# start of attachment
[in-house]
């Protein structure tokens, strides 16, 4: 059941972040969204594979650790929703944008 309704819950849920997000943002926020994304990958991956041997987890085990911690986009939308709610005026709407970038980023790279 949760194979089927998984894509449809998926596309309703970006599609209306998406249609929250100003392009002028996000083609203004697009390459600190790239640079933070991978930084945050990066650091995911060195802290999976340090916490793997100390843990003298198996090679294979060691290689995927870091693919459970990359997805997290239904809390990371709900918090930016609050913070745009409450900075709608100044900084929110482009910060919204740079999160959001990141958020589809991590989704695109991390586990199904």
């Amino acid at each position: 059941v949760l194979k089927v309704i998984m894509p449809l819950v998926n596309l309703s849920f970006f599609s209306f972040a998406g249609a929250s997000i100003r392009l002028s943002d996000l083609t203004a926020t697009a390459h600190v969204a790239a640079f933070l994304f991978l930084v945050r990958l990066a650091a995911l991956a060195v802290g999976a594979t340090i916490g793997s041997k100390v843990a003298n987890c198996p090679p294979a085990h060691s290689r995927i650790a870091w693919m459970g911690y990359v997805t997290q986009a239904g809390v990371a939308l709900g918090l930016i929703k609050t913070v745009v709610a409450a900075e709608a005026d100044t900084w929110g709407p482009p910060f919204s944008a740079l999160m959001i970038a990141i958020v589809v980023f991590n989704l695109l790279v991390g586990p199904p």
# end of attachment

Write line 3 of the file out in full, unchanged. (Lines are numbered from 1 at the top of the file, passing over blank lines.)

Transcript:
């Amino acid at each position: 059941v949760l194979k089927v309704i998984m894509p449809l819950v998926n596309l309703s849920f970006f599609s209306f972040a998406g249609a929250s997000i100003r392009l002028s943002d996000l083609t203004a926020t697009a390459h600190v969204a790239a640079f933070l994304f991978l930084v945050r990958l990066a650091a995911l991956a060195v802290g999976a594979t340090i916490g793997s041997k100390v843990a003298n987890c198996p090679p294979a085990h060691s290689r995927i650790a870091w693919m459970g911690y990359v997805t997290q986009a239904g809390v990371a939308l709900g918090l930016i929703k609050t913070v745009v709610a409450a900075e709608a005026d100044t900084w929110g709407p482009p910060f919204s944008a740079l999160m959001i970038a990141i958020v589809v980023f991590n989704l695109l790279v991390g586990p199904p």